In essence, the new rules would force Google, which has a virtual monopoly on search in Europe with a more than 90 percent market share, to strike licensing agreements with publishers in order to carry their content. That would end Googles long practice of using the content for free.

The company has insisted for years that Google News was essentially a public service on which it could just pull the plug if forced to pay for the content, a threat it made good on in Spain after the government enacted tough digital copyright rules.

Sundar Pichai, Googles CEO | Justin Sullivan/Getty Images

Though Google doesnt attach any ads to the Google News results, many publishers argue that it benefits from their content by keeping users engaged in the Google ecosystem, a point company executives privately acknowledge.

“What worries us isnt the money, which would probably be negligible, but the precedent this would set,” said a senior Google executive involved the companys effort to water down the planned rules. “Imagine if we had to strike a licensing deal with everyone who uploads a recipe.”

The publishers backing the reforms say such concerns are overblown. Whats at stake, they say, is a more fundamental question of how content producers, whether publishers or artists, can assert their ownership rights in the digital age. (Axel Springer, co-owner of POLITICOs European edition, is an active participant in the debate on copyright rules.)

As EU officials head into one of the final rounds of negotiations on Thursday, the main issue will be how many words should be required to assert that right.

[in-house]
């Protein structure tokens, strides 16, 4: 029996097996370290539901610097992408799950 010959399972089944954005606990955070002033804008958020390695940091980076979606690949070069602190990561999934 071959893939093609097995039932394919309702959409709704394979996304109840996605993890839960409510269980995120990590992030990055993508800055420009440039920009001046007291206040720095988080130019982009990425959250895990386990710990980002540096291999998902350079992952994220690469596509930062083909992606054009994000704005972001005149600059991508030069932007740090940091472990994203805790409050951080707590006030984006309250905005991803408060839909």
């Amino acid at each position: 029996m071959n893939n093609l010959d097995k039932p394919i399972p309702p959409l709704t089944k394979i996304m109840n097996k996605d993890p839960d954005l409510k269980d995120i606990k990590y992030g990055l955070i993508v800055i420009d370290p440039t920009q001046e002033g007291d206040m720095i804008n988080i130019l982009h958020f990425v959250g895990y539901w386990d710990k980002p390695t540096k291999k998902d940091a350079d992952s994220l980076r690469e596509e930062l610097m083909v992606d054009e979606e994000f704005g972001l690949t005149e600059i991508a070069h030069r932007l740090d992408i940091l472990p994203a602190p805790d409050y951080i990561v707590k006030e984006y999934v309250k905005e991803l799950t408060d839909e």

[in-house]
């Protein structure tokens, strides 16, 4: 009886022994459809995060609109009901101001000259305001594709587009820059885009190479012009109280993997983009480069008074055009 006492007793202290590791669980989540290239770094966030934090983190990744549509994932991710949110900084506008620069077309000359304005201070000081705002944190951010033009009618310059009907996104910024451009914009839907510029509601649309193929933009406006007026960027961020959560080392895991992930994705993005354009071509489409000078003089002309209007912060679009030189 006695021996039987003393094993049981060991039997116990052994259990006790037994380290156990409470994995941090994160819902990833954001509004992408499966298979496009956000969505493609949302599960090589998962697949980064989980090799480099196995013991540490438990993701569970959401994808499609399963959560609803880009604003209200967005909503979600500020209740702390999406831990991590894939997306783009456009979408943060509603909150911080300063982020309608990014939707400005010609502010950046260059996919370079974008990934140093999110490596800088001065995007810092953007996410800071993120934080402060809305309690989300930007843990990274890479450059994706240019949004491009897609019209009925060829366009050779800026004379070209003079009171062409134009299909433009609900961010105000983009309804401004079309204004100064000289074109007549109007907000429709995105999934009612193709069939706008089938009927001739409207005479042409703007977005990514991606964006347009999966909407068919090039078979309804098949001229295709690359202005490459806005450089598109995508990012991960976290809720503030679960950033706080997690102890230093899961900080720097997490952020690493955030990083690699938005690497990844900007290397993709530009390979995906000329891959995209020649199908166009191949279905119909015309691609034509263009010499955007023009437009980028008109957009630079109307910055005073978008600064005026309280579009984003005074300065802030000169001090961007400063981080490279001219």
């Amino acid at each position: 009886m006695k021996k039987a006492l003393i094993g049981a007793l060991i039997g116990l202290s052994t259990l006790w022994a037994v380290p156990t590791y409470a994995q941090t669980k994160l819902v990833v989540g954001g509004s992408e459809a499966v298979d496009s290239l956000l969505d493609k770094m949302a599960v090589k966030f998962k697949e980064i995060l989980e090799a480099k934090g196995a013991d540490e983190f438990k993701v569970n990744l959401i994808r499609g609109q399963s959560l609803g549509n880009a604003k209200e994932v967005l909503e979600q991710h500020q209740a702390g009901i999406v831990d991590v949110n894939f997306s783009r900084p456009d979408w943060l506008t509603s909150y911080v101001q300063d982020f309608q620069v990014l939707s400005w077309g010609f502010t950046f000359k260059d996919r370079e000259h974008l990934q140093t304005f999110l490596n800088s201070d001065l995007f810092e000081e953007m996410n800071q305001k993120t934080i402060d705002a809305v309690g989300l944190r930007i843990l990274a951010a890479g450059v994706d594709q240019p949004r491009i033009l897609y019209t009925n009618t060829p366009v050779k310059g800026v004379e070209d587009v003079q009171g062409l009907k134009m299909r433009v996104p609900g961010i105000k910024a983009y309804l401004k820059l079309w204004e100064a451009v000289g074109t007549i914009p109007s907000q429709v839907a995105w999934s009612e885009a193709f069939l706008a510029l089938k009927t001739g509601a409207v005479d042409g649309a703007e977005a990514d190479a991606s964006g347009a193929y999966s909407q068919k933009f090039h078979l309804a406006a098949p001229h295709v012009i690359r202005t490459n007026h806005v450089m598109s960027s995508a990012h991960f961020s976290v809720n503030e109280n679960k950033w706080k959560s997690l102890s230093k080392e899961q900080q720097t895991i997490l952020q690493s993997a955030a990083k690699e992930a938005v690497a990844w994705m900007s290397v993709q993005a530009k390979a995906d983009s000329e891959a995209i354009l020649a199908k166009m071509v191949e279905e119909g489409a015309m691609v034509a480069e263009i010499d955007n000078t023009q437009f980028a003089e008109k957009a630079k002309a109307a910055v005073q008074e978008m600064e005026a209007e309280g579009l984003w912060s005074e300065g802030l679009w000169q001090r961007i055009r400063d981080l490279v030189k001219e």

Publishers argue the answer has to be one, i.e. a single word.

Google News results appear in the form of headlines and so-called snippets of news articles. Publishers want the EU to set a one-word threshold — a standard supported by Parliament — to trigger their right.

“For publishers insisting on a fee, it will be up to us to decide what kind of an appropriate license we should strike” — Richard Gingras, vice president for news at Google

Google wants to exempt both single words and “very short excerpts,” i.e. snippets, which would free it from having to enter into licensing deals. Google lobbyists have also argued that any test should involve a so-called “creativity threshold.” That is, the content in question should be sufficiently original to merit protection, a requirement publishers say no snippet could ever meet.

Whats not clear is how Germany will come down on the question of when the right should be triggered.

Whatever happens, Google is warning publishers not to get their hopes up in terms of remuneration.

“For publishers insisting on a fee, it will be up to us to decide what kind of an appropriate license we should strike,” Richard Gingras, vice president for news at Google, told POLITICO.

Google features about 25,000 publishers on Google News.

Despite the intense wrangling, all sides agree that Googles chances of halting the reforms altogether are slim.

“Its going to come,” a representative of one of the publishers said. “The only question is how strong it is.”

CORRECTION: This story has been updated to reflect that negotiations are in a final phase in the Council of the EU.